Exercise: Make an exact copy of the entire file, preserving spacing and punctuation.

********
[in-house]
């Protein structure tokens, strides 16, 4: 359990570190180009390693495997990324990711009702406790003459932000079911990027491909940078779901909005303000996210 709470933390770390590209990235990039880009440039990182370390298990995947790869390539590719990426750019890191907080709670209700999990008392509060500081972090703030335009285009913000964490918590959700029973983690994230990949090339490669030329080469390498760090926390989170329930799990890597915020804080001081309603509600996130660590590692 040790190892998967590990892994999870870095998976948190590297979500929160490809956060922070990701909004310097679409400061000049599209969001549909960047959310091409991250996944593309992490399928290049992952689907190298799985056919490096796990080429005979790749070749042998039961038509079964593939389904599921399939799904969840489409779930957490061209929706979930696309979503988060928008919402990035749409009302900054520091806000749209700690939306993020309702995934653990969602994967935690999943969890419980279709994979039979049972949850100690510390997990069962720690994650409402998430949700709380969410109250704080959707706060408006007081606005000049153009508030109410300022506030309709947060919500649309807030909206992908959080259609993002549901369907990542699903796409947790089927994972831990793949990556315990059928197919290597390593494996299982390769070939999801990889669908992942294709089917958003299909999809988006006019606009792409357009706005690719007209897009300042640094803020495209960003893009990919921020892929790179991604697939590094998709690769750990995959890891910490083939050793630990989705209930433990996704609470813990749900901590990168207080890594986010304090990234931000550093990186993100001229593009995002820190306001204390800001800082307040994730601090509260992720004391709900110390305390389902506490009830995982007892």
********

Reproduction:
[in-house]
């Protein structure tokens, strides 16, 4: 359990570190180009390693495997990324990711009702406790003459932000079911990027491909940078779901909005303000996210 709470933390770390590209990235990039880009440039990182370390298990995947790869390539590719990426750019890191907080709670209700999990008392509060500081972090703030335009285009913000964490918590959700029973983690994230990949090339490669030329080469390498760090926390989170329930799990890597915020804080001081309603509600996130660590590692 040790190892998967590990892994999870870095998976948190590297979500929160490809956060922070990701909004310097679409400061000049599209969001549909960047959310091409991250996944593309992490399928290049992952689907190298799985056919490096796990080429005979790749070749042998039961038509079964593939389904599921399939799904969840489409779930957490061209929706979930696309979503988060928008919402990035749409009302900054520091806000749209700690939306993020309702995934653990969602994967935690999943969890419980279709994979039979049972949850100690510390997990069962720690994650409402998430949700709380969410109250704080959707706060408006007081606005000049153009508030109410300022506030309709947060919500649309807030909206992908959080259609993002549901369907990542699903796409947790089927994972831990793949990556315990059928197919290597390593494996299982390769070939999801990889669908992942294709089917958003299909999809988006006019606009792409357009706005690719007209897009300042640094803020495209960003893009990919921020892929790179991604697939590094998709690769750990995959890891910490083939050793630990989705209930433990996704609470813990749900901590990168207080890594986010304090990234931000550093990186993100001229593009995002820190306001204390800001800082307040994730601090509260992720004391709900110390305390389902506490009830995982007892």